When a business makes a purchase the funnel has achieved its aim. However beyond this stage, for some, there are further stages that create a loop. This doesn’t apply to all forms of companies, however given that you’re in the business-to-business realm, it’s likely that your target market does have repeat needs for your product or service. If they do, then further marketing may ensure that continual communication secures ongoing business (which can be achieved through email marketing, blogging, direct mail and phone calls).

 

The sales funnel – Essential tools for each stage

Social networks (Awareness)

Social networks are intertwined with every aspect of personal and business life – you simply can’t afford to ignore them. First, begin by understanding your target market’s social media habits – find out where they’re spending their time, and focus your efforts on those platforms. Look for networking groups for the equestrian community and pages that focus on industry news. Get involved in conversations and contribute your knowledge.

Consider whether there are niche social platforms built for your exact area of business. For those who work in the niche equestrian creative realm.

Comment on other pages and profiles with valuable insight (note here that the operative word is valuable – don’t simply spam your link wherever you’re able).

You may also want to explore social media paid adverts – to serve up your content in front of people who’ve already shown interest in similar companies.

Cold calling and direct mail (Awareness)

Whilst we have focused so far solely on digital means of discovering leads, that’s not to say that traditional methods don’t hold value – indeed, for some businesses they may well be the most effective of all (particularly where the target markets don’t live their lives online).

Cold calling when undertaken by professionals can be incredibly effective. Despite what you may have heard, this medium results in companies securing 50% of sales when they’re the first business to contact the buyer in question.

Equally, if you’re dead set on a less aggressive tact, then direct mail may well be the way forward. This too, has garnered somewhat of an unsavoury reputation – when in fact the stats behind this form of marketing are illuminating.

“Direct mail outperforms all digital channels by nearly 700% in terms of response rates” (DMA)

Networking events (Awareness)

Putting a human face to a brand name and meeting people in person can pay literal dividends. Interactions at networking events can also help your discover new ways in which you can solve the problems that your customers face. This form of building a customer base is often essential if you’re a business-to-business company. These events may also have speaking opportunities – which are a great way of demonstrating your knowledge.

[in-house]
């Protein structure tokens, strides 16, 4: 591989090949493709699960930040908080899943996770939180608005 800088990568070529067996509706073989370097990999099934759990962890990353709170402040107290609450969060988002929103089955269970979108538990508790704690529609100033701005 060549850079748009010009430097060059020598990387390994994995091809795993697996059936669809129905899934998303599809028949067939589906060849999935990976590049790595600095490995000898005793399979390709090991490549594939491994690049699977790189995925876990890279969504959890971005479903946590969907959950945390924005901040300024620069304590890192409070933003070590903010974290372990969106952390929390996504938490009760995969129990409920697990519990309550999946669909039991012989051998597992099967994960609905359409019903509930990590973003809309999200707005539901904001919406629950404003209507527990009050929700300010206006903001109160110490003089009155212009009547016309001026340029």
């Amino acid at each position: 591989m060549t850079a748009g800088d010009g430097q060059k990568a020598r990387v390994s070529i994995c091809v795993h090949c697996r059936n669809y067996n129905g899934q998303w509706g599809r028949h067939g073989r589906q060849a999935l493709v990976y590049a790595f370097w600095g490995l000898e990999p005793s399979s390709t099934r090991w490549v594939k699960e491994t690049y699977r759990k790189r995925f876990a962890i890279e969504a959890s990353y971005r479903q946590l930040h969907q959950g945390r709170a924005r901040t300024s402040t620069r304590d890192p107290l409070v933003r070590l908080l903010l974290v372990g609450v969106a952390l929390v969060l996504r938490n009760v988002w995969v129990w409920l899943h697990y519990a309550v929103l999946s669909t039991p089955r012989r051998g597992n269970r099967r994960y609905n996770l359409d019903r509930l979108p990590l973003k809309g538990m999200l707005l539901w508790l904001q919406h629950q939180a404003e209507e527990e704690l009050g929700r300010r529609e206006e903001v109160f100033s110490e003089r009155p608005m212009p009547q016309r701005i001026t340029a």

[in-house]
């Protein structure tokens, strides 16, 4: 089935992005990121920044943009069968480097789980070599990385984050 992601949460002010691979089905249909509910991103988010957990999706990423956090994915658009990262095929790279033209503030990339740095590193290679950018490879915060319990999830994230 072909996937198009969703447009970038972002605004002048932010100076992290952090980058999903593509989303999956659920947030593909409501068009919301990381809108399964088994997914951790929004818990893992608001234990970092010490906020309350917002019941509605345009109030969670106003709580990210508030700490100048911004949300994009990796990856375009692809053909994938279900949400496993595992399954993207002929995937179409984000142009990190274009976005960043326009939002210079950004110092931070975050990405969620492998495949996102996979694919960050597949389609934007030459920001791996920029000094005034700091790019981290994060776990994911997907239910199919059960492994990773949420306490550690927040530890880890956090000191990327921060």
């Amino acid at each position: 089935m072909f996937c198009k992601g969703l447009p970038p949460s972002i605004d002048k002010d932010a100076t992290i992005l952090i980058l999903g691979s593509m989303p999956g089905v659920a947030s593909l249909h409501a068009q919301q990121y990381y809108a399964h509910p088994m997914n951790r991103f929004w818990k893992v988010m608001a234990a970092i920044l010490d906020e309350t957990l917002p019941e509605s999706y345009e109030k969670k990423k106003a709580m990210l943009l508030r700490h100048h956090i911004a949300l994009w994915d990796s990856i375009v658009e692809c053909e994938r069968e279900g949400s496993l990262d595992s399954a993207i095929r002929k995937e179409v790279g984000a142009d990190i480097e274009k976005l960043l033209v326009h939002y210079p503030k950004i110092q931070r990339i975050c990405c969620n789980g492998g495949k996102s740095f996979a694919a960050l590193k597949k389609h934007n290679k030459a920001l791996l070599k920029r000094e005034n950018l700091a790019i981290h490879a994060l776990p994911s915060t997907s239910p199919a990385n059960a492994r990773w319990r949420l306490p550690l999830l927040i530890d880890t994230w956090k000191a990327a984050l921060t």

Blogs (Awareness and interest)

Blogging is so powerful for capturing the interest of leads and educating them onwards to becoming a customer. When creating content for your blog, consider using the 80/20 rule – 80% content that’s useful and user focused, 20% content that’s promotional and product or service focused.

Downloadable content/course (Interest)

Known as lead magnets, free content is ideal for harvesting those emails that could then be harnessed for one-to-one communications. Couple an informative eBook or video course that helps your target business in understanding their problem, and you’ll also be building trust and a brand image that shouts ‘go-to expert/supplier or manufacturer’.

Webinars (Decision and action)

Webinars provide a great way of opening up communication – when people view webinars (at least when done correctly) they feel connected to a business. What’s more, having invested some of their precious time, they’re already half committed to a purchase.

Video (All stages)

Video explainers are engaging, bite-size consumable and social media friendly. If you can create video content that addresses your target market’s current problem, or explores their concerns just before they’re ready to commit, then you have a tool that will seamlessly move an individual from one stage of the funnel, to the next.

Ultimately perfecting your sales funnel can be a long and demanding process, however the results achieved with an effective sales funnel in place can be practically unparalleled.

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If you need even further guidance as to how you can get to grips with content marketing, feel free to contact us.

Tel: 01953 851513. Email: mail@presspoint.co.uk